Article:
Category Archives: Claim

Should Employers Take The Gender Pay Gap Seriously?

wage-gap-concept-blue-symbolizing-men-red-womenSUMMARY: A failure to address gender pay gaps can create both financial, legal and reputational risk for employers. We answer some frequently asked questions about equal pay.

Do we have to pay men and women the same?

The law provides that men and women should be treated equally when doing “equal work”.  This means men and women must be treated equally in relation to their terms and conditions of employment if they are employed to do:

  • like work. This means work that is the same or broadly similar;
  • work rated as equivalent under a job evaluation study; and
  • work found to be of equal value in terms of effort, skill or decision making.

In order to establish if there is equal treatment or otherwise, there will need to be a comparison of the terms and conditions enjoyed by a member of the opposite sex working for the same employer, doing like work of equal value.

Employers should not forget that the equal pay law protects men too.  Women who are pregnant or on maternity leave have special rights when it comes pay, benefits and bonuses.

Is there any way of defending an equal pay claim?

It is open to an employer to defend a claim if it can show the reason for the difference is due to a genuine factor and is not based on the sex of the employee. Common factors would include a difference in geographical location, experience or qualifications.

Is it just pay that we have to ensure is equal?

The equal pay law covers all aspects of pay and benefits including:

  • basic pay;
  • contractual benefits, i.e., company cars;
  • holiday pay;
  • hours of work;
  • non-discretionary bonus payments;
  • non-monetary benefits;
  • pension benefits and access to pension schemes;
  • performance related pay and benefits, overtime rates and allowances; and
  • sick pay.

The following areas would not be covered by the equal pay law but could be challenged under the sex discrimination law:

  • discretionary bonus payments;
  • discretionary pay increases;
  • promotion; and
  • the terms of a job offer.

To avoid the risk of equal pay claims we are considering banning staff from talking about how much they get paid?

Whilst employers are able to impose some restrictions on their staff about discussions concerning pay, any ban on this type of discussion would be unenforceable, if the purpose of the discussion is to identify if there is unlawful pay discrimination. This means a gagging clause in a contract of employment will not be effective if its aim is to prevent this type of discussion.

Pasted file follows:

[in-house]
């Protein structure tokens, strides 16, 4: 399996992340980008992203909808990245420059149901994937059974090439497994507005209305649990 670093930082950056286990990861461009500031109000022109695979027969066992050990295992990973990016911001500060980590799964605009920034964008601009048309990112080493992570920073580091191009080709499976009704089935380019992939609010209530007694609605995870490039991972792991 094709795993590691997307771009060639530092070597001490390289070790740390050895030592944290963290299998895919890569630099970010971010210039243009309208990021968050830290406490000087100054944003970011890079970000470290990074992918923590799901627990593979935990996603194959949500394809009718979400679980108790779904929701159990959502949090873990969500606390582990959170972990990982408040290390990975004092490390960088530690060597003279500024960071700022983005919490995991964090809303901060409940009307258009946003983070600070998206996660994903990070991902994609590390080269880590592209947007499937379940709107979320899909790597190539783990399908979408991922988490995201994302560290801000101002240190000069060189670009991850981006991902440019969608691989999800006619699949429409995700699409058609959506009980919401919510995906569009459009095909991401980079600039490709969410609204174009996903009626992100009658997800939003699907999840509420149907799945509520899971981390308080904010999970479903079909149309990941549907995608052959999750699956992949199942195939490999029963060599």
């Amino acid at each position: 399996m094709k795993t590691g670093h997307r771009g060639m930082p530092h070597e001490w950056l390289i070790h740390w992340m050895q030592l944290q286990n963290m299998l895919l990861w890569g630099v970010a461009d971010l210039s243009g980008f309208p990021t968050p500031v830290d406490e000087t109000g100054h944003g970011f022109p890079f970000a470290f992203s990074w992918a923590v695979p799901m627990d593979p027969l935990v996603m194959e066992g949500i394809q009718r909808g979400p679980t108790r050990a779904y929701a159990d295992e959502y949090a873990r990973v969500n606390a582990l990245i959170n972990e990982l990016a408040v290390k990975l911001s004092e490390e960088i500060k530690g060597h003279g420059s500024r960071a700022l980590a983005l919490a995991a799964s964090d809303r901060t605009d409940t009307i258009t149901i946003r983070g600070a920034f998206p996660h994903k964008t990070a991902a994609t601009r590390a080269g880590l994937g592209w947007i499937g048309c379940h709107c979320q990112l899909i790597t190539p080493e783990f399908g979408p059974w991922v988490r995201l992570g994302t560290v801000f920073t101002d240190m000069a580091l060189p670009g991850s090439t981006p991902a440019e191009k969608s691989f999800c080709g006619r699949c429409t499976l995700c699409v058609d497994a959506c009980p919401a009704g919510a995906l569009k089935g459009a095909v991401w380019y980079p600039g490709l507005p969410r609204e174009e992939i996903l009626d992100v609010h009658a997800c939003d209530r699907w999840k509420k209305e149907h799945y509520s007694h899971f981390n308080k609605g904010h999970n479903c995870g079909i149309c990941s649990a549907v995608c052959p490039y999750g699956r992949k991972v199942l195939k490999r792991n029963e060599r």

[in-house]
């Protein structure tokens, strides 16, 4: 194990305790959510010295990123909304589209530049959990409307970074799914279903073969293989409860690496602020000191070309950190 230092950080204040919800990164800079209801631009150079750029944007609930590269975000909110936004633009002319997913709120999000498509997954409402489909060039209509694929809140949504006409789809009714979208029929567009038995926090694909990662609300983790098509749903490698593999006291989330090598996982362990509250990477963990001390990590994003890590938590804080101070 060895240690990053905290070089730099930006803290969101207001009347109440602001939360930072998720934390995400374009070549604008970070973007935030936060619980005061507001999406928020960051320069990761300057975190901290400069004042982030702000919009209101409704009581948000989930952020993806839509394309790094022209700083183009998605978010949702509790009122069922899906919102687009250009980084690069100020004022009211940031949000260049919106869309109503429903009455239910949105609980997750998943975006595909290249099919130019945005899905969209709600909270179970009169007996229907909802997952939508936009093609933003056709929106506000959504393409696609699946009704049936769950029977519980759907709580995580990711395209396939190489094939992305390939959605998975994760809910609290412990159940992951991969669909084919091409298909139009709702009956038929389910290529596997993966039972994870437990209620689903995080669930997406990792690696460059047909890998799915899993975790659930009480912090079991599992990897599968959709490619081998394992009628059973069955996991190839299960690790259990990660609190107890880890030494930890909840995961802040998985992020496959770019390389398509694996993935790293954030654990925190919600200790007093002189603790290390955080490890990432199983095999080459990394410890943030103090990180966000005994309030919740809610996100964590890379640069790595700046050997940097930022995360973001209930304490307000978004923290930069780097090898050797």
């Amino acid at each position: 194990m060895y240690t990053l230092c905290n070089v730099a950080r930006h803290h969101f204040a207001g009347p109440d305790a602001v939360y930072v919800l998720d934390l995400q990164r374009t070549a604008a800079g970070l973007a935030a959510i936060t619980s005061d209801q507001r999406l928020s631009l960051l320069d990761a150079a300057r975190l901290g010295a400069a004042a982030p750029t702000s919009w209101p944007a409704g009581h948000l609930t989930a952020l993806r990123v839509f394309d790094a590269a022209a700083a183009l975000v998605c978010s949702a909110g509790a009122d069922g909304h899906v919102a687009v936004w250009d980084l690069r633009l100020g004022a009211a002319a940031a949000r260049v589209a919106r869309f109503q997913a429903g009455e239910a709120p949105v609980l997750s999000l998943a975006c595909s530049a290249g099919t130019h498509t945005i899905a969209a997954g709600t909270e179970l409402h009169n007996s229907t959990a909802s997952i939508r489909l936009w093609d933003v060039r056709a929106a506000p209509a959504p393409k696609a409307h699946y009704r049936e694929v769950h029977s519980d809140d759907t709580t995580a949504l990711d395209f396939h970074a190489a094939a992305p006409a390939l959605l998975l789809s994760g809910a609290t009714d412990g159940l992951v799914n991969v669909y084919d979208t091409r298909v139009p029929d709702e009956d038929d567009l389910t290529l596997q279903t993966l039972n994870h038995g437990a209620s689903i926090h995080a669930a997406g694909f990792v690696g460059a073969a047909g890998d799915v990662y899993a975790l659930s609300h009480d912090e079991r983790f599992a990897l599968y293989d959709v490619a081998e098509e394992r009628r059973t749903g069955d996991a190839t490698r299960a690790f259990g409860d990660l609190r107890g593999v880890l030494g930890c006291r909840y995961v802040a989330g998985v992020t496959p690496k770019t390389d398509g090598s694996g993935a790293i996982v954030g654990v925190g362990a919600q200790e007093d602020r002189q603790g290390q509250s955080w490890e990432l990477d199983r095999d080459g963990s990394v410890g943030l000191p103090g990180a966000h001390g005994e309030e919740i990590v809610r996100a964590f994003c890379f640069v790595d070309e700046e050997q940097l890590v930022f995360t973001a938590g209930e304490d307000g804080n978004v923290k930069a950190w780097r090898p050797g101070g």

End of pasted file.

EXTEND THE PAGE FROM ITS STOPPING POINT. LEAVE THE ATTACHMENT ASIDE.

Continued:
Any disadvantage including dismissal suffered by the employee as a consequence of their disclosure about pay for the purpose referred to above will be unlawful victimisation.

Do we have to respond to a request from a member of staff asking for information about pay differences?

A person who thinks they may have an equal pay claim may submit questions to the employer to help them determine whether they have such a claim.    An employer is not legally obliged to respond.  Before making the decision not to respond, an employer needs to be aware that an employment tribunal can take into account any response, or lack of response as a contributing factor when considering the issue of discrimination.

An employer faced with a request for information will need to consider carefully the nature of any response it chooses to provide and any decision not to respond. In any event, if legal proceedings are commenced the employment tribunal may order the information to be provided.

Acas has provided guidance on the question and answer process – Asking and responding to questions of discrimination in the workplace.

Should we be aware of any additional legal requirements?

It is expected from October 2016 private and voluntary sector organisations with more the 250 employees will be required to publish information about the pay differences between men and women. The first reports will have to be published by April 2018.

These requirements do not apply to the public sector.

If we lost an equal pay claim, what are the sanctions?

Any claim by an employee can be brought during their employment or no later than six months after their employment has ended.  Any individual wishing to issue a claim would have to contact Acas to consider conciliation.

A successful employee would be entitled to:

  • a declaration that their rights have been breached;
  • payment of any arrears (in the case of pay); or
  • damages (in the case of a non-pay contractual term).